Mexico City is the global king of smog. But the structure surrounding this building – which contains titanium dioxide that activates with sunlight- reduces the impact of air pollution. The technology behind this smog-eating building was developed by Berlin-based design firm Elegant Embellishments. This was a government initiative fully funded by the Ministry of Health. Construction has one of the largest carbon footprints in the world. In this context, ecological awareness becomes essential to building a in many of the world’s most polluted cities.

This magazine is changing the way homeless live in Mexico. Launched five years ago by Maria Portilla, “Mi Valedor” is Mexico’s first magazine to arise from the streets. 27-year-old Gustavo is part of Mexico’s growing homeless and low-income population. He has found in Mi Valedor a supporting community. 5,000 magazines are distributed in Mexico City every month. The vendors -who call themselves  “valedores”- buy the magazine for five pesos and sell it for twenty, making a profit of 70% In this number, “valedor” Alfredo Diaz participated as a writer and as model in a photo shoot sponsored by Levi’s. His work at Mi Valedor took him out of the streets. Like Alfredo, other 35 sellers are part of this social enterprise, which is expanding in different areas where they aim to contribute tackle homelessness. Valeria Leon reports from Mexico City.

More women are starting their own businesses in Mexico, that has one of the largest gender employment gaps in the world. Female participation in the workforce grew by more than 10 percent from the year before. According to the Global Entrepreneurship Monitor, Mexico is the only country in Latin America where more women start businesses than men. “We want to help other women, other women helping us also with their talents. We wanted to see more role models, not only for us but for future generations. Woman role models, because we believe and we have this motor if you can see her you can become her”, said Marisse del Olmo who aims to increase success rates among female entrepreneurs through woman-to-woman networking. Valeria Leon reports from Mexico City: Follow the story:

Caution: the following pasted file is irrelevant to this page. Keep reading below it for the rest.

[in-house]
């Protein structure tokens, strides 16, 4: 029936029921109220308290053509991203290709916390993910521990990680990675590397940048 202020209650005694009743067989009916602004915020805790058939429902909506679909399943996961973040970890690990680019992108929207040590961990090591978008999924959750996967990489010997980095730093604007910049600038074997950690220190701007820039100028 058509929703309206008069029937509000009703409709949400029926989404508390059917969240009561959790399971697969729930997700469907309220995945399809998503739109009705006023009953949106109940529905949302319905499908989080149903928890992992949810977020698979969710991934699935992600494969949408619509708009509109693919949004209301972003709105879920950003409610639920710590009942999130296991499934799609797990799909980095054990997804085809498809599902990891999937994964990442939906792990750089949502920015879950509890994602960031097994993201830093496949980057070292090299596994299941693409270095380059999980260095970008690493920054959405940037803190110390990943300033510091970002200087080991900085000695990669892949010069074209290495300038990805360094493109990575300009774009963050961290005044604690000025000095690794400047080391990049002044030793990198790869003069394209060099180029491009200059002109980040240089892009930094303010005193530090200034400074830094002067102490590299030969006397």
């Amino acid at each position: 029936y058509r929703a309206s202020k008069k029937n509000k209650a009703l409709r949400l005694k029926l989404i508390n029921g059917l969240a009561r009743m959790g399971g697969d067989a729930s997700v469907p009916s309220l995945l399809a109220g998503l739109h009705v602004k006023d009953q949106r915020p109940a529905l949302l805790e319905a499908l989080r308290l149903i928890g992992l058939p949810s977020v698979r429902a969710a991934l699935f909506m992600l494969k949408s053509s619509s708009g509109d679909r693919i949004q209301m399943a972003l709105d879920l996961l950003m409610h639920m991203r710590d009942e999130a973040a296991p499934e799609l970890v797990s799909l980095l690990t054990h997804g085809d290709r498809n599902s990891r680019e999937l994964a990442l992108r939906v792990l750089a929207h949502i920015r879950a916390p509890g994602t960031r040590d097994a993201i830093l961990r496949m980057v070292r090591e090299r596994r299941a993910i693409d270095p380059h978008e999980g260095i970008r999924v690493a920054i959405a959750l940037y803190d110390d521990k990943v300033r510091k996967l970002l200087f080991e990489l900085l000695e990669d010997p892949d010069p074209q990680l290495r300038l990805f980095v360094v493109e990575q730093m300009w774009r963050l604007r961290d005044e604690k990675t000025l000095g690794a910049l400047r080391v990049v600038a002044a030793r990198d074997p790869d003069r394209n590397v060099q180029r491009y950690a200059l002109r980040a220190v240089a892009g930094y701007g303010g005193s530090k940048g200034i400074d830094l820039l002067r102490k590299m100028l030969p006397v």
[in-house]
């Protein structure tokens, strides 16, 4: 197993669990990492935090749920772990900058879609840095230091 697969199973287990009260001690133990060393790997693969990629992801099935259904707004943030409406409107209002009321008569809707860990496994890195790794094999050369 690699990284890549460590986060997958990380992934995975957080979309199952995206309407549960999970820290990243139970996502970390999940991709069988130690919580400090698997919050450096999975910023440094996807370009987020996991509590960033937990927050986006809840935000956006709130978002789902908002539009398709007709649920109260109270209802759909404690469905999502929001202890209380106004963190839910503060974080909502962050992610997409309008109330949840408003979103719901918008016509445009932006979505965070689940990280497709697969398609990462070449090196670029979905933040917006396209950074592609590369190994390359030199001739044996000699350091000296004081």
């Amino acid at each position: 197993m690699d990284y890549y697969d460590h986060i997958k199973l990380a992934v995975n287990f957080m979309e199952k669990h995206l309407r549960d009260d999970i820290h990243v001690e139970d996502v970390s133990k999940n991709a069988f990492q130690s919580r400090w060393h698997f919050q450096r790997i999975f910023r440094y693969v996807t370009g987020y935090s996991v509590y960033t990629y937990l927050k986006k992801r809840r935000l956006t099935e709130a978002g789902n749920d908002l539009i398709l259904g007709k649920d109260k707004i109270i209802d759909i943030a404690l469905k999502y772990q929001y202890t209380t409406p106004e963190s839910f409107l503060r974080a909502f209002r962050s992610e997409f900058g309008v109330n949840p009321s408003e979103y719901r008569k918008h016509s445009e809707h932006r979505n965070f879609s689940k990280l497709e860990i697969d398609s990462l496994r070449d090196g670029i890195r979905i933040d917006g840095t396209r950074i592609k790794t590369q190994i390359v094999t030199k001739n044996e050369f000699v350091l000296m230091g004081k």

Just after midnight last night clubbers ran for their lives in Salamanca after a gang opened fire on a nightclub. According to local reports, a group of armed men arrived in La Playa club and Within a short time, started spraying bullets on the customers and staff, killing 14 people-  Witnesses reported having to run amid violent scenes, during which the suspected gunmen disappeared. Authorities are now hunting the killers and are trying to figure out what the motivation for the attack was. Paramedics battled to save some of the victims, the seven injured survivors were rushed to hospital. Mexican soldiers and police officers cordoned off the area and conducted a full search of the club, but so far they’ve been unable to find those responsible and the motive of the attack remains unclear. Salamanca is the site of the main pipeline of state oil company Petroleos Mexicanos (PEMEX), where fuel…

In an effort to reduce the rate of violent crime in Mexico City, the local government has started a gun buy-back programme. So far, it’s been received with enthusiasm especially from families, who don’t want their children exposed to gun culture. Valeria Leon has the story.